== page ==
Bergeron’s skate is simultaneously entering the zone as the puck enters the zone. Stop the video at 41 seconds and the puck is clearly in the zone, while Bergeron’s skate is touching the blue paint. The NHL’s rule book states this is a good goal, but the referees and the NHL called the goal back upon video review. Any camera angle showing the replay on the jumbotron or on the at-home TV broadcasts are the same cameras the NHL sees. So Bruins fans are left wondering, why was this called no-goal? These plays are happening during the most crucial time in the sport, and goals are held to the interpretation of the referee on an iPad.

More recently, Weymouth-native Charlie Coyle scored what looked like a good goal in the eyes of the rule book in Montreal on November 6, 2019.

 

In this instance, rule 83.1 allows Coyle’s goal. “A player actually controlling the puck who shall cross the line ahead of the puck shall not be considered “off-side,” provided he had possession and control of the puck prior to his skates crossing the blue line.” Control of the puck means the act of propelling the puck with the stick, hand, or feet, which Coyle displays. Players nowadays are talented enough to use their skates as a way to pass the puck to their stick, which is considered possession. The referees and NHL determined Coyle did not have possession, even though he corralled the puck from his skates to his stick upon entering the zone.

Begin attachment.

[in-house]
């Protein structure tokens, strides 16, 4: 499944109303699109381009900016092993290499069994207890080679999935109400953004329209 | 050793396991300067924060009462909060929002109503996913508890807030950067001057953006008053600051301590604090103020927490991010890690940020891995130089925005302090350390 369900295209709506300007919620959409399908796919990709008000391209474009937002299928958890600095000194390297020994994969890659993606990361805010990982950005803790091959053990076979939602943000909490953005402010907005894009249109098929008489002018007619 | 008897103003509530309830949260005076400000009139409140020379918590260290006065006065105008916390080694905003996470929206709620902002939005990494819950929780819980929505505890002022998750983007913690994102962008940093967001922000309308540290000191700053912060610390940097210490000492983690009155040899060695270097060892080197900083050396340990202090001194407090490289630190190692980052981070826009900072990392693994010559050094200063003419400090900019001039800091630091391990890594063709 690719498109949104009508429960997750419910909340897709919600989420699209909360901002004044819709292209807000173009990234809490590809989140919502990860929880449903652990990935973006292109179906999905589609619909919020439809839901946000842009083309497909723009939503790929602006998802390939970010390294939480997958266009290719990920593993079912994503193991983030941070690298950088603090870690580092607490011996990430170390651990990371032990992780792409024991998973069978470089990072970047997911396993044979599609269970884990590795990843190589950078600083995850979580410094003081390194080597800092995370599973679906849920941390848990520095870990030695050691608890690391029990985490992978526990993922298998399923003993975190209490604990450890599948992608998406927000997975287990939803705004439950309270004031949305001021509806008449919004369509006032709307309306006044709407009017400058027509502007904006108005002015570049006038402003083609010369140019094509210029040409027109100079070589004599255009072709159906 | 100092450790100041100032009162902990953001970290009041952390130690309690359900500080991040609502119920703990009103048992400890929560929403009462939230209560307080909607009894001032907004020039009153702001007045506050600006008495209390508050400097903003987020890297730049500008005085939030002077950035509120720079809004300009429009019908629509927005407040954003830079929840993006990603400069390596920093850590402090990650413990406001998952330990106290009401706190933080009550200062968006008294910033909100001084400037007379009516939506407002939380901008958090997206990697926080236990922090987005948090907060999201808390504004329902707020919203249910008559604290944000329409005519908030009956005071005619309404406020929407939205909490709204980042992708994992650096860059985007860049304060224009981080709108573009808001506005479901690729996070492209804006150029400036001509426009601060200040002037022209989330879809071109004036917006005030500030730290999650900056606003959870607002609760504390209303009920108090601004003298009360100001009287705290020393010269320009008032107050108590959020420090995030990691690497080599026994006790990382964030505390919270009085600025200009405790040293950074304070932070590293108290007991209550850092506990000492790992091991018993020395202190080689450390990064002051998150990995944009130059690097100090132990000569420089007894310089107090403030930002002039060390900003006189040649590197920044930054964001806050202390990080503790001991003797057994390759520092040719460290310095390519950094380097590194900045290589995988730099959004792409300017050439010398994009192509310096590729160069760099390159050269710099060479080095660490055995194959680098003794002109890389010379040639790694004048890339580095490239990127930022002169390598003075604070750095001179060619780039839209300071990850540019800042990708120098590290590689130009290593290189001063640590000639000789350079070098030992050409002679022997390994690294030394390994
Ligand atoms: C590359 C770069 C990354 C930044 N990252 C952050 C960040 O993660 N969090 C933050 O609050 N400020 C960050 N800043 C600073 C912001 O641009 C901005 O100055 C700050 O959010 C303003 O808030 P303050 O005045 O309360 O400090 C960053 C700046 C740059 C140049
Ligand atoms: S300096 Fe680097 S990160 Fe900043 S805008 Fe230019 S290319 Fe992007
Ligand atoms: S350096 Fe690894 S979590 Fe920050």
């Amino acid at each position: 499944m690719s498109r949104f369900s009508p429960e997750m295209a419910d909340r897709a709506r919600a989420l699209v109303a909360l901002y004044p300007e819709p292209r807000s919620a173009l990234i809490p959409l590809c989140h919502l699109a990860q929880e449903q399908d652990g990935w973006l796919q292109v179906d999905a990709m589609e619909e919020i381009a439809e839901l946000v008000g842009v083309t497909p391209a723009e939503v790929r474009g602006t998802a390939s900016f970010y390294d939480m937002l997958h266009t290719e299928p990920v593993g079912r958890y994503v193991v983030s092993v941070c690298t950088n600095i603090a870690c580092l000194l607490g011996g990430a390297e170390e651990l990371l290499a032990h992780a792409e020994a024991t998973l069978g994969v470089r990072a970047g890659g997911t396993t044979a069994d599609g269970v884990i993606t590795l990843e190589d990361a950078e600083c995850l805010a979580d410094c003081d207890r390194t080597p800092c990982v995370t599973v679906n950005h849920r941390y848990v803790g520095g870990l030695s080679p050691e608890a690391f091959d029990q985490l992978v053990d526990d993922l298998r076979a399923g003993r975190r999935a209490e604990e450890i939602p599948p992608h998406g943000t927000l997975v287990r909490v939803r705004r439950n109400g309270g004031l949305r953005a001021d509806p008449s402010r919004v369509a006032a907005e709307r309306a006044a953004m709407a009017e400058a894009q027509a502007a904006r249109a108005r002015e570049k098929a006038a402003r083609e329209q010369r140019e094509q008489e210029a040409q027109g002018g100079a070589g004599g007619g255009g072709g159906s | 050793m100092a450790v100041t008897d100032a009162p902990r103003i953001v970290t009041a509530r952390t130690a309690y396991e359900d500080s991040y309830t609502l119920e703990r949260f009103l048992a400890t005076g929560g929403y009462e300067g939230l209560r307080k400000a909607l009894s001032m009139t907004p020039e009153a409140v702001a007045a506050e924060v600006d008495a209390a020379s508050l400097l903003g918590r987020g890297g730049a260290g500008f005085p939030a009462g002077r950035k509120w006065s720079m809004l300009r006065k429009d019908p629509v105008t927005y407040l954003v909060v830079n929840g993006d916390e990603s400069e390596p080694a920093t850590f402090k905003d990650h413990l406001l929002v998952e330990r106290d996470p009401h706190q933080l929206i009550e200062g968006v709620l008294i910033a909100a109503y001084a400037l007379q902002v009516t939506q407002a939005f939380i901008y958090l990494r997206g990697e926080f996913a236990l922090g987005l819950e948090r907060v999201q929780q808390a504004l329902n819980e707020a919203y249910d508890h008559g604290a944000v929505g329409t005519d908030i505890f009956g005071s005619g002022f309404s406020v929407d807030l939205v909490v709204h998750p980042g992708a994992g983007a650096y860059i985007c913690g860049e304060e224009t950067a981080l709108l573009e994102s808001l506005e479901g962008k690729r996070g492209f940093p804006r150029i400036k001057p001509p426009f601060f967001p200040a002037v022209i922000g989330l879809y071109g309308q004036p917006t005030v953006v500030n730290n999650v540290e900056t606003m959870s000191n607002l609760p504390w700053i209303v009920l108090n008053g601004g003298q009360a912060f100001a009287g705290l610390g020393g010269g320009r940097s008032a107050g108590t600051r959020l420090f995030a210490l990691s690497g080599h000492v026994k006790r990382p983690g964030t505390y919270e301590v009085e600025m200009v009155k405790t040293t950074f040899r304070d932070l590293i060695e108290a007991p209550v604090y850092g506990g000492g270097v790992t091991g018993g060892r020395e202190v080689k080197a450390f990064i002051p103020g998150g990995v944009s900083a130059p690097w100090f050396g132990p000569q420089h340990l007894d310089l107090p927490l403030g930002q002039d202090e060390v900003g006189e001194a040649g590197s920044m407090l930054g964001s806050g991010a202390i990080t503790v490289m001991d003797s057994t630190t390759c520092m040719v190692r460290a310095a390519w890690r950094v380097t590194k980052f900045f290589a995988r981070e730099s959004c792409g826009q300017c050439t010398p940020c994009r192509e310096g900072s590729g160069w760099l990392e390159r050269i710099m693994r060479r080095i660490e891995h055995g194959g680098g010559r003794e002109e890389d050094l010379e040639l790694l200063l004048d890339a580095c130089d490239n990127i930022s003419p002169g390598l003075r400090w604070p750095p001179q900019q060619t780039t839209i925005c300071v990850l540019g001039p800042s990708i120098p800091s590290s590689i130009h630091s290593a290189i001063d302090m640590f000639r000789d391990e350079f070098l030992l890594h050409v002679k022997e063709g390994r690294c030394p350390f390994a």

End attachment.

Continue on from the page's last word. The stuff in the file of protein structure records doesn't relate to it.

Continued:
Interestingly enough, a similar play occurred in 2016 between the Carolina Hurricanes and the Washington Capitals.

https://www.youtube.com/watch?v=MSy7ZCMV6Z0?start=24&w=560&h=315

 

Evgeny Kuznetsov (Washington Capitals forward) entered the zone and lost the puck for a brief moment. Moments later, Evgeny’s teammate, Alex Ovechkin, scored the game-winning goal. The NHL reviewed the goal and the goal was upheld, meaning the NHL determined Kuznetsov had possession of the puck while entering the zone even though he did not have it on his stick for a moment.